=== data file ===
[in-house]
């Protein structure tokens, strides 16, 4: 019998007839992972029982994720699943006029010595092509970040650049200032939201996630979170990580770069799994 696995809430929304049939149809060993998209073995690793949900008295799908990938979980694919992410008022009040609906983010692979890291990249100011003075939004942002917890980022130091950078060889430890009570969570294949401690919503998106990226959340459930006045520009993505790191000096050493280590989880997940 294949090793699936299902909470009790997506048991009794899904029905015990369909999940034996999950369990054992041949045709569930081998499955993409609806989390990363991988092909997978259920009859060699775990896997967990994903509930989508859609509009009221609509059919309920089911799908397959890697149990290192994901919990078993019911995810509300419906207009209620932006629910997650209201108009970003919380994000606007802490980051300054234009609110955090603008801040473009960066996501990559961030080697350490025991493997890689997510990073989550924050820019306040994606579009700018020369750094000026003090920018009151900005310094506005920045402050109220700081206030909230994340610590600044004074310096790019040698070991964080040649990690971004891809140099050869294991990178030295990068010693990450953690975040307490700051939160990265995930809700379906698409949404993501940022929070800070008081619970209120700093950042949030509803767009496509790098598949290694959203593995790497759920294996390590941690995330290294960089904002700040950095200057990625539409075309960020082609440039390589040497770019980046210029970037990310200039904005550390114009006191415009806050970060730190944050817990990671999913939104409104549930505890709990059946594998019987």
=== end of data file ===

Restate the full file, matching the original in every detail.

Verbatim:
[in-house]
């Protein structure tokens, strides 16, 4: 019998007839992972029982994720699943006029010595092509970040650049200032939201996630979170990580770069799994 696995809430929304049939149809060993998209073995690793949900008295799908990938979980694919992410008022009040609906983010692979890291990249100011003075939004942002917890980022130091950078060889430890009570969570294949401690919503998106990226959340459930006045520009993505790191000096050493280590989880997940 294949090793699936299902909470009790997506048991009794899904029905015990369909999940034996999950369990054992041949045709569930081998499955993409609806989390990363991988092909997978259920009859060699775990896997967990994903509930989508859609509009009221609509059919309920089911799908397959890697149990290192994901919990078993019911995810509300419906207009209620932006629910997650209201108009970003919380994000606007802490980051300054234009609110955090603008801040473009960066996501990559961030080697350490025991493997890689997510990073989550924050820019306040994606579009700018020369750094000026003090920018009151900005310094506005920045402050109220700081206030909230994340610590600044004074310096790019040698070991964080040649990690971004891809140099050869294991990178030295990068010693990450953690975040307490700051939160990265995930809700379906698409949404993501940022929070800070008081619970209120700093950042949030509803767009496509790098598949290694959203593995790497759920294996390590941690995330290294960089904002700040950095200057990625539409075309960020082609440039390589040497770019980046210029970037990310200039904005550390114009006191415009806050970060730190944050817990990671999913939104409104549930505890709990059946594998019987």